BAKERSFIELD, Calif. (AP) — Dinner was just getting served to a crowd of doctors and elected officials when a cry to dial 911 rang out at The Mark restaurant.
Dr. Paul Krogstad rushed to the commotion and found longtime friend, Dr. Royce Johnson, tending to a community leader who was choking on a piece of meat.
After the Heimlich maneuver failed to open Pauline Larwood’s airway, Johnson called out for a knife. A fellow doctor handed him a pocket knife that he always carries around. Johnson quickly made an incision near Larwood’s throat. Krogstad, who was kneeling next to Johnson, broke a pen-like device in half that Johnson used as a breathing tube.
“He’s a well-trained physician who didn’t hesitate to step up. He was very calm, skillful and careful,” said Krogstad, a pediatrician at UCLA’s Mattel Children’s Hospital.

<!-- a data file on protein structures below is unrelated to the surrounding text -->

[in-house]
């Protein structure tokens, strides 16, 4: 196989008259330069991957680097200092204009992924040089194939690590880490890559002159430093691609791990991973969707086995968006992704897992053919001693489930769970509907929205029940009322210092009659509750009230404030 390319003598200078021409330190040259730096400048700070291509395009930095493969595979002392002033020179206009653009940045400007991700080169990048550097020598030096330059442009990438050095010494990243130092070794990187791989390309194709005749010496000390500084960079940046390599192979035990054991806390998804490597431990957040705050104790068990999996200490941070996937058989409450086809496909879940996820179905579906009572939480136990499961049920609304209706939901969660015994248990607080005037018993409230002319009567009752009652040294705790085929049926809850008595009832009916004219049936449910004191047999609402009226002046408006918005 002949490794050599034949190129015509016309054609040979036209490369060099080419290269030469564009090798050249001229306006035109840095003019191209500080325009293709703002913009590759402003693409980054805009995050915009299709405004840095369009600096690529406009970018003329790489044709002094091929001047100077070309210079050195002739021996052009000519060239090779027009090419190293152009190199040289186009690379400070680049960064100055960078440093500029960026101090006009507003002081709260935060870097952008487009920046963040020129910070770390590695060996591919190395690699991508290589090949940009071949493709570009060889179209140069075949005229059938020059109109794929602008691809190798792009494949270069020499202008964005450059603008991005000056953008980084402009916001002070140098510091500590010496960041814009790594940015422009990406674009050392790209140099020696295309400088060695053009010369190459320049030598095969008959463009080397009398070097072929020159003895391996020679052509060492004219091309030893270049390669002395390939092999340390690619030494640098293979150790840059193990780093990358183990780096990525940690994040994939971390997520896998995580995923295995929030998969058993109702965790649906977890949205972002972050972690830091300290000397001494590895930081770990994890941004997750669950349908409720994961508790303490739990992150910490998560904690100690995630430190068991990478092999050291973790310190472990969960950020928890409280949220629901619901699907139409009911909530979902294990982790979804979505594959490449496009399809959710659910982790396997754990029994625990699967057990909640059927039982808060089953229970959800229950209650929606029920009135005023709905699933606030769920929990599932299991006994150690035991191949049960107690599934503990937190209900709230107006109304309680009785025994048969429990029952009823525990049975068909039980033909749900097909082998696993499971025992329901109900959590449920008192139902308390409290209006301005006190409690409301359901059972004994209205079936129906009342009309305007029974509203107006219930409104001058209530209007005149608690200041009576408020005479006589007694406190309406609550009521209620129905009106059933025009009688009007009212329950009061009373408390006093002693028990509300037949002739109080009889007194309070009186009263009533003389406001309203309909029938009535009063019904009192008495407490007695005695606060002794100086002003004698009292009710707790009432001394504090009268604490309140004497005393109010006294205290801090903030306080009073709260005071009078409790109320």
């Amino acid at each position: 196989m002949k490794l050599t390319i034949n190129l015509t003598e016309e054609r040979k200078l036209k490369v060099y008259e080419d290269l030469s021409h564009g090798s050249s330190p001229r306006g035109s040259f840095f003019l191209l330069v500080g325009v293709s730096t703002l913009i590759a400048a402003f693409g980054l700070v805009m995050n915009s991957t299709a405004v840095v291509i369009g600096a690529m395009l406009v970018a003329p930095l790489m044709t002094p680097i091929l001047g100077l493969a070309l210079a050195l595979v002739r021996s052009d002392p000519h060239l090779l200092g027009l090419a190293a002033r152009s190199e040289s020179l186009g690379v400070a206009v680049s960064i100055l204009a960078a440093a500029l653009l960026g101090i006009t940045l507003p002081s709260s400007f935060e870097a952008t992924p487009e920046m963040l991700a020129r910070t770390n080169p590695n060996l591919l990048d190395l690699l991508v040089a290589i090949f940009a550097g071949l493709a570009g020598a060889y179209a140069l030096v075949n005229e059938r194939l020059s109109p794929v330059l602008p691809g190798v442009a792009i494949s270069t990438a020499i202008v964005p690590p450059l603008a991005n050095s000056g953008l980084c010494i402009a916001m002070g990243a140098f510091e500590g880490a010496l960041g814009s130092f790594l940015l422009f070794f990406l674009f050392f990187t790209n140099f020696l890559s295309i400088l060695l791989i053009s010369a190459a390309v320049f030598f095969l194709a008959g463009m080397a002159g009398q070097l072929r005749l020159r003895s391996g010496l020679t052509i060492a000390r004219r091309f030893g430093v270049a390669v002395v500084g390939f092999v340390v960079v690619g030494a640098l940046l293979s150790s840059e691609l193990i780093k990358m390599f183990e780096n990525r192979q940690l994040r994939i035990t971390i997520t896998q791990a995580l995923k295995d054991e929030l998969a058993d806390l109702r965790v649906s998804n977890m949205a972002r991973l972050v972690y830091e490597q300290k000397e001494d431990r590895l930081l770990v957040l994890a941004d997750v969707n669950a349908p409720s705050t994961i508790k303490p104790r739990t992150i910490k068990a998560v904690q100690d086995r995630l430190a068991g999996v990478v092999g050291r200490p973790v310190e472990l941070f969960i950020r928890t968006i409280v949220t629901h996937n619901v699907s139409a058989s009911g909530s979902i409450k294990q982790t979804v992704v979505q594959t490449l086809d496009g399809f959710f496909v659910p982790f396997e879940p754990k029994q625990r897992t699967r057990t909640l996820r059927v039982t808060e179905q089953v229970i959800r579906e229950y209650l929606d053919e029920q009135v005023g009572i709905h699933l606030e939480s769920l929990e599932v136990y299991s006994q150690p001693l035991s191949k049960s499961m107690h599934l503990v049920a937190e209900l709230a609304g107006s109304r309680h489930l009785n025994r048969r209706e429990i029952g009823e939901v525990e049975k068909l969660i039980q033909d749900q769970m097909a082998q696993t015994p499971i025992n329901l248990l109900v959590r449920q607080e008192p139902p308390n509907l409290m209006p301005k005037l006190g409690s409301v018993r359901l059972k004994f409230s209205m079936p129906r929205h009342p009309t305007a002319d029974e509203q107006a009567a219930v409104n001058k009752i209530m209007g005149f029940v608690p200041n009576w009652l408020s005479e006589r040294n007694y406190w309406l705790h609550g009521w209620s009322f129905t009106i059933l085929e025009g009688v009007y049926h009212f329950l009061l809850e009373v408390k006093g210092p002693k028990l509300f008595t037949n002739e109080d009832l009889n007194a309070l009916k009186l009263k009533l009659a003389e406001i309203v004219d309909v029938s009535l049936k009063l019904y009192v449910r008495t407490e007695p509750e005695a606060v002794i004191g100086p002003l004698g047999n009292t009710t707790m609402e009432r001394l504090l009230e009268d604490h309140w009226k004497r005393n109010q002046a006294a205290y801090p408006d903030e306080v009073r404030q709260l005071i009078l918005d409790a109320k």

The doctors were in Bakersfield, 110 miles north of Los Angeles, for a summit on valley fever, a fungal respiratory infection that has surged in California and the Southwest.
Some of the nation’s top doctors attended Monday’s meeting, including Dr. Thomas Frieden, director of the Centers for Disease Control and Prevention, and Dr. Francis Collins, director of the National Institutes of Health. Johnson, chief of infectious diseases at Kern Medical Center, had appeared on stage with Frieden and Collins earlier that day.